Formal evaluations examine how your child processes information. There are different kinds of evaluations, including educational evaluations (which assess reading, writing, math, and spelling ability) and neuropsychological evaluations (which develop a wide profile of a child’s skills and abilities in reasoning, learning, memory, visual and auditory processing, listening comprehension, verbal expression, executive functioning skills, and academic abilities). Evaluations also establish a baseline for measuring your child’s progress, and they are a necessary step to qualifying for accommodations or special education services.

Schools are legally required to provide an evaluation according to the Individuals with Disabilities Education Act (IDEA). The school might be the first to suggest an evaluation, or you can begin the process yourself by requesting an evaluation in writing. has a sample letter you can use. After receiving your written notice, the school will set up a time to discuss an evaluation with you. You should bring your child’s school records, notes from teachers, and your own written observations to the meeting, and come prepared to discuss them. The school staff is required to share with you the kind of evaluation they feel is appropriate, and you have the right to object to the kind of assessment offered, or request a different one. You will ultimately need to sign a consent form before the school is allowed to perform a formal evaluation. After the evaluation the school is required to give you a copy of the results.

If you prefer, you can also get a private evaluation from outside the school, although you will need to pay for it yourself. You can then choose whether or not to share the results with the school.

How Do I Get School Services for My Child?

Schools will use evaluation results to determine if your child is eligible for accommodations in school or special education services. Students may qualify for a wide range of supports organized under either a Section 504 accommodations plan or an Individual Education Program (IEP). Most states have a Parent Training and Information Center that can help you with any questions you may have about the laws in your state.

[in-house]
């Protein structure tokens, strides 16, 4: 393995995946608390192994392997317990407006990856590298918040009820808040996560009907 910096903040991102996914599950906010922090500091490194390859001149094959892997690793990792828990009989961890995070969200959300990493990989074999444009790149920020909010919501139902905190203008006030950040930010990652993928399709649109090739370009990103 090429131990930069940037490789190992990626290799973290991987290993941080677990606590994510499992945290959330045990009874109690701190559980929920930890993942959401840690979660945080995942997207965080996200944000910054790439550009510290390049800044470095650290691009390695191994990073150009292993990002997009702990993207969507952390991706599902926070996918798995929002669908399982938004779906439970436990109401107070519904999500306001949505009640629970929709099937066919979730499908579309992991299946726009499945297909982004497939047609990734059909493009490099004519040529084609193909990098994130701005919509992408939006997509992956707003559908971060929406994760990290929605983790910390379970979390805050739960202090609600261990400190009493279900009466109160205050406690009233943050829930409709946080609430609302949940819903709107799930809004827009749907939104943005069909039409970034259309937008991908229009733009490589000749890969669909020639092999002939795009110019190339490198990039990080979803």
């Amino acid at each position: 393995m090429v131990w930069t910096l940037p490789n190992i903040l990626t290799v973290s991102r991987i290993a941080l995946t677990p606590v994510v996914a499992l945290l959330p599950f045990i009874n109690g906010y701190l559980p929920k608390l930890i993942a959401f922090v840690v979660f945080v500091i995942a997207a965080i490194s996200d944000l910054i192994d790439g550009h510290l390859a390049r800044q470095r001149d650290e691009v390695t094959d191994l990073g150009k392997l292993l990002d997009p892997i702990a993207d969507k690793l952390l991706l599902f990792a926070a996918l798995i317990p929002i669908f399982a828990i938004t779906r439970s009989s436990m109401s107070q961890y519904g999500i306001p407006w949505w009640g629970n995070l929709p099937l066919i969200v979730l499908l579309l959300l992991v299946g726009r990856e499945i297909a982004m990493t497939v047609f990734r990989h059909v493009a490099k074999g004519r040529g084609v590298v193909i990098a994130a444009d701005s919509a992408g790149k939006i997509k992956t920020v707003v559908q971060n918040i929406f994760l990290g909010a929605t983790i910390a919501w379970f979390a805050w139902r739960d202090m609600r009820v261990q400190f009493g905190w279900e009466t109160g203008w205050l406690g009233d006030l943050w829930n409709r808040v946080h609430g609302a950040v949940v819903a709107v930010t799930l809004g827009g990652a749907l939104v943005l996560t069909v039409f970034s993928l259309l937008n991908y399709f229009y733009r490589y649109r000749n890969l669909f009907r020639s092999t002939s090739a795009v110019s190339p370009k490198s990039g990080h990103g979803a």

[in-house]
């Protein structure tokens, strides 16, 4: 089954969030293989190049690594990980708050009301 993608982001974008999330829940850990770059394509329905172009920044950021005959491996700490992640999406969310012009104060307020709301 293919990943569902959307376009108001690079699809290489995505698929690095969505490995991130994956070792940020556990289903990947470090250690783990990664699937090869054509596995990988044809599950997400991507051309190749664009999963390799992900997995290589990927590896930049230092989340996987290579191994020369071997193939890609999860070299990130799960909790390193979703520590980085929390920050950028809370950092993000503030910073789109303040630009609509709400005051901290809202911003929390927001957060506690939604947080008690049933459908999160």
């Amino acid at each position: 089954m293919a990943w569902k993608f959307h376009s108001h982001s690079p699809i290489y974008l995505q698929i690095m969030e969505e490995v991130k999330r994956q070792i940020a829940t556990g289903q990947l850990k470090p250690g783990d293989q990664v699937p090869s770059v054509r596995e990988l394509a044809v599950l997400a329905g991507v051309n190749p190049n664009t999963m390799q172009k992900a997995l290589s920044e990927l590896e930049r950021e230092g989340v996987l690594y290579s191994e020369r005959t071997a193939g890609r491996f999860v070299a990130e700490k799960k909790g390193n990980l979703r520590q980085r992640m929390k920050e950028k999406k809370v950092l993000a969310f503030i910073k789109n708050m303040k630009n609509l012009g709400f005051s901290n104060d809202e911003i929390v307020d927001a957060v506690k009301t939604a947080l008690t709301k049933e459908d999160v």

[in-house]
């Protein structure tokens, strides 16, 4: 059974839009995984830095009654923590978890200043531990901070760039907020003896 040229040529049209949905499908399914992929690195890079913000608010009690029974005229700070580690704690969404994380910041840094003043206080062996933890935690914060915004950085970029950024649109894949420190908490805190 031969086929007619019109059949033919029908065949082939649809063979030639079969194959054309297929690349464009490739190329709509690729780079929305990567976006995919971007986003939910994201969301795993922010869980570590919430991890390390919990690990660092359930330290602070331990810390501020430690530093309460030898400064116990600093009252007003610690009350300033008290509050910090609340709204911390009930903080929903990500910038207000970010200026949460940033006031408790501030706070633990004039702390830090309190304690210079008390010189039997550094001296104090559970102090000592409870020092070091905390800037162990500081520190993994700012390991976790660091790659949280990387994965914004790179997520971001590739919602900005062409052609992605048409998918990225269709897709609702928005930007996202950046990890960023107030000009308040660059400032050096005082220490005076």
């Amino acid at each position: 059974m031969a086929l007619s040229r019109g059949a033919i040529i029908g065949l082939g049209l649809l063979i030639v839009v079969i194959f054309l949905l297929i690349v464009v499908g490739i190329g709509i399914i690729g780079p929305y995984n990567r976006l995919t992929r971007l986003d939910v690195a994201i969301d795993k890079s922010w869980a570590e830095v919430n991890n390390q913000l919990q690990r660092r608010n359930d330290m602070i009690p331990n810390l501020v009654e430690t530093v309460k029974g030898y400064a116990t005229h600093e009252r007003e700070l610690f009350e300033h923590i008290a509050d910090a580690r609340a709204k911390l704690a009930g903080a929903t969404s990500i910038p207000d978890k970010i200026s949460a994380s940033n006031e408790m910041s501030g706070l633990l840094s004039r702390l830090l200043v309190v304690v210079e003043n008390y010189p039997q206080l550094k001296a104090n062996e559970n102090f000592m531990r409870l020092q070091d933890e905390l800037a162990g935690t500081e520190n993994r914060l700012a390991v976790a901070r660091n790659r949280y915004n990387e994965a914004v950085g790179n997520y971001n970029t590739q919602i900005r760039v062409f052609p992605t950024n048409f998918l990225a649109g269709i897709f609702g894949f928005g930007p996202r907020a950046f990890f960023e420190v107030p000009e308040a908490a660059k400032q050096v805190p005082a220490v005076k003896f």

Section 504

A Section 504 plan provides kids who have learning disabilities with “reasonable accommodations” that allow them to participate in the general curriculum at school.

Section 504 is part of the Rehabilitation Act of 1973, a civil rights law that prevents discrimination against any person with a disability at an institution that receives federal funding, including schools and colleges. To qualify under Section 504 your child must demonstrate that she has a disability that substantially limits her in one or more “major life activity.” This might include speaking, listening, concentrating, reading, or writing. Children who do not qualify for services under the Individuals with Disabilities Education Act (IDEA) may qualify under Section 504.

Depending on your child’s needs, her Section 504 plan could entitle her to a wide range of accommodations, such as special seating, a quiet place for testing, extra breaks, the use of a computer, different text books, different testing formats, and much more. All appropriate accommodations will be established at the 504 Planning Meeting, which you should attend, as well as any subsequent periodic reviews. Learn more about 504 plans at

What is an IEP: Individual Education Program

Students can get an Individual Education Program (IEP) if they qualify under the Individuals with Disabilities Education Act, a federal law that promises a “free and appropriate education” to children classified with various specific legal disabilities. Categories of disability under IDEA include:

  • Autism
  • Hearing or visual impairment
  • Developmental delay
  • Emotional disturbance (includes many psychiatric disorders)
  • Intellectual disability
  • Orthopedic impairment
  • Other impairing health condition
  • Specific learning disability
  • Communication disorder
  • Traumatic brain injury

All children who qualify can receive assistance through their local public school district, including those who attend private or parochial schools.

To set up an IEP you will attend a meeting with representatives from the school district (teacher, special education teacher, school psychologist, appropriate specialists, etc) to plan an education program that suits your child’s unique needs. This will involve setting specific measurable goals for what you would like your child to accomplish (e.g. reading X number of words a minute) and whatever special education services or accommodations she needs to accomplish those goals. An IEP might include specially trained educators, special teaching methods, accommodations like extra testing time, and whatever else is considered appropriate. You are free to bring an advocate, private learning specialist, or special education attorney with you to the meeting or consult with them before signing off on the IEP. The plan must be reviewed at least once a year, although you can request to do it more frequently. Learn more about IEPs at

This guide was last reviewed or updated on April 26, 2023.